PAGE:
--no-throw-keyids
              Do  not  put the recipient key IDs into encrypted messages. This helps to hide the receivers of the mes-
              sage and is a limited countermeasure against traffic analysis. ([Using a little social engineering  any-
              one  who is able to decrypt the message can check whether one of the other recipients is the one he sus-
              pects.])  On the receiving side, it may slow down the decryption process because  all  available  secret
              keys  must  be  tried.   --no-throw-keyids  disables this option. This option is essentially the same as
              using --hidden-recipient for all recipients.


       --not-dash-escaped
              This option changes the behavior of cleartext signatures so that they can be used for patch  files.  You
              should  not  send such an armored file via email because all spaces and line endings are hashed too. You
              can not use this option for data which has 5 dashes at the beginning of a line, patch files  don't  have
              this. A special armor header line tells GnuPG about this cleartext signature option.


       --escape-from-lines

       --no-escape-from-lines
              Because some mailers change lines starting with "From " to ">From " it is good to handle such lines in a
              special way when creating cleartext signatures to prevent the mail system from breaking  the  signature.
              Note  that  all  other PGP versions do it this way too.  Enabled by default. --no-escape-from-lines dis-
              ables this option.


       --passphrase-repeat n
              Specify how many times gpg2 will request a new passphrase be repeated.  This is useful for helping memo-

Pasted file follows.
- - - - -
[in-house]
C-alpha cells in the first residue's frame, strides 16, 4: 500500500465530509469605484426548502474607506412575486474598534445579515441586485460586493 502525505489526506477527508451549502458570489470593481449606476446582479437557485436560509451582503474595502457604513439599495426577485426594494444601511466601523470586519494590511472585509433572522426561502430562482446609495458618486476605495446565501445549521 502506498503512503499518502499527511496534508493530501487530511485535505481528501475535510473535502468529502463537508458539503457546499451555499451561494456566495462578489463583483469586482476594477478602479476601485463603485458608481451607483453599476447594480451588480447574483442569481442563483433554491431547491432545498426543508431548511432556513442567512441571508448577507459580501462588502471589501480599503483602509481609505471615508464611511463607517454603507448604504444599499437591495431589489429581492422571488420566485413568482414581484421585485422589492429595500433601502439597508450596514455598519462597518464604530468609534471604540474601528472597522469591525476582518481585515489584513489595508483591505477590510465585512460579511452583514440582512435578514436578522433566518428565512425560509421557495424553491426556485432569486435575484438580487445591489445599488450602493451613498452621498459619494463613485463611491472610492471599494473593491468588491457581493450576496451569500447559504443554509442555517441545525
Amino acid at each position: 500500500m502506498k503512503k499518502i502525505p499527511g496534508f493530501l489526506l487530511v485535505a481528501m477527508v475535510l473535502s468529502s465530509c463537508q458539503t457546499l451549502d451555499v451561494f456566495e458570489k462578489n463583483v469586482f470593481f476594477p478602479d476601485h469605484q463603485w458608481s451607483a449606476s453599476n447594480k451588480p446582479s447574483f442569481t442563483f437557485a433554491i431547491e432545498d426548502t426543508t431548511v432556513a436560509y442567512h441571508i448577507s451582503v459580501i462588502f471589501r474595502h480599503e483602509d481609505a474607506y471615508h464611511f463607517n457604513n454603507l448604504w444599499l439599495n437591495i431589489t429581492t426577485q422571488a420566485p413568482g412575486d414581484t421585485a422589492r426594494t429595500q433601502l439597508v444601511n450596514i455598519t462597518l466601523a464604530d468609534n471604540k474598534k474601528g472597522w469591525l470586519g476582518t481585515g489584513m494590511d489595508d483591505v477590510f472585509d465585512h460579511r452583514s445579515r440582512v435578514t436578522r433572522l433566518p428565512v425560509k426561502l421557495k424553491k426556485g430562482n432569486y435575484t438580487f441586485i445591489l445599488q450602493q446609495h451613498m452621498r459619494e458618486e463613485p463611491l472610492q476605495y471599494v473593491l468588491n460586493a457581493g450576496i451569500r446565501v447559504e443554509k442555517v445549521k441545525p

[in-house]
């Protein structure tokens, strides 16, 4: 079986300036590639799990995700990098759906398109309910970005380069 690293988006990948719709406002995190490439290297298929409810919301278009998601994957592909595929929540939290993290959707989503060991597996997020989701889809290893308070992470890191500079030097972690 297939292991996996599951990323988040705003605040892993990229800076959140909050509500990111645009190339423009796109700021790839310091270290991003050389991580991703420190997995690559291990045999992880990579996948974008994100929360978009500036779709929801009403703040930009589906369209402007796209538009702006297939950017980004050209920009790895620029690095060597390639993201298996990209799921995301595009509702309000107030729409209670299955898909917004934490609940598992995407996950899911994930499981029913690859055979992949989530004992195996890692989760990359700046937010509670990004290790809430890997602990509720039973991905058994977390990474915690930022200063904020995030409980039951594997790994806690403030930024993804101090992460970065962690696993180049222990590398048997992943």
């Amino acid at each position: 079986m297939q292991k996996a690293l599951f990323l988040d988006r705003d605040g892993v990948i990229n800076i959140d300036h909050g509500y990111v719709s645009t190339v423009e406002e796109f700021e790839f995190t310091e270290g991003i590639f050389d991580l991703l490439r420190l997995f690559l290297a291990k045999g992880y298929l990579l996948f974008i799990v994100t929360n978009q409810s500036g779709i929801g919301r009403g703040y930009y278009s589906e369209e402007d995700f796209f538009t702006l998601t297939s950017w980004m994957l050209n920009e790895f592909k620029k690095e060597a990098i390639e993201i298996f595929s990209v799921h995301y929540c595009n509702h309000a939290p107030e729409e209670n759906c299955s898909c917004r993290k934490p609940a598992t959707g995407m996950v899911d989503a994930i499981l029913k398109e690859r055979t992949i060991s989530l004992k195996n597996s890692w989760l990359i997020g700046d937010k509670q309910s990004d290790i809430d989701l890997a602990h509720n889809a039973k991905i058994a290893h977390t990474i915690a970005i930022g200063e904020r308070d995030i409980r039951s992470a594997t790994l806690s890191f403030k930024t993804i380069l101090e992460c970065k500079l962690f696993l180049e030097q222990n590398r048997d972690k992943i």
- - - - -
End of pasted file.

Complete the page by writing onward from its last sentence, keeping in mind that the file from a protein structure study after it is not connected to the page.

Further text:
rize a passphrase.  Defaults to 1 repetition.


       --passphrase-fd n
              Read  the passphrase from file descriptor n. Only the first line will be read from file descriptor n. If
              you use 0 for n, the passphrase will be read from STDIN. This can only be used if only one passphrase is
              supplied.   Note  that  this passphrase is only used if the option --batch has also been given.  This is
              different from gpg.


       --passphrase-file file
              Read the passphrase from file file. Only the first line will be read from file file. This  can  only  be
              used  if  only  one  passphrase is supplied. Obviously, a passphrase stored in a file is of questionable
              security if other users can read this file. Don't use this option if you can avoid it.  Note  that  this
              passphrase is only used if the option --batch has also been given.  This is different from gpg.


       --passphrase string
              Use  string as the passphrase. This can only be used if only one passphrase is supplied. Obviously, this
              is of very questionable security on a multi-user system. Don't use this option  if  you  can  avoid  it.
              Note  that  this  passphrase  is only used if the option --batch has also been given.  This is different
              from gpg.


       --command-fd n
              This is a replacement for the deprecated shared-memory IPC mode.  If this option is enabled, user  input
              on questions is not expected from the TTY but from the given file descriptor. It should be used together
              with --status-fd. See the file doc/DETAILS in the source distribution for details on how to use it.


       --command-file file
              Same as --command-fd, except the commands are read out of file file


       --allow-non-selfsigned-uid

       --no-allow-non-selfsigned-uid
              Allow the import and use of keys with user IDs which are not self-signed. This is not recommended, as  a
              non self-signed user ID is trivial to forge. --no-allow-non-selfsigned-uid disables.


       --allow-freeform-uid
              Disable  all  checks  on  the form of the user ID while generating a new one. This option should only be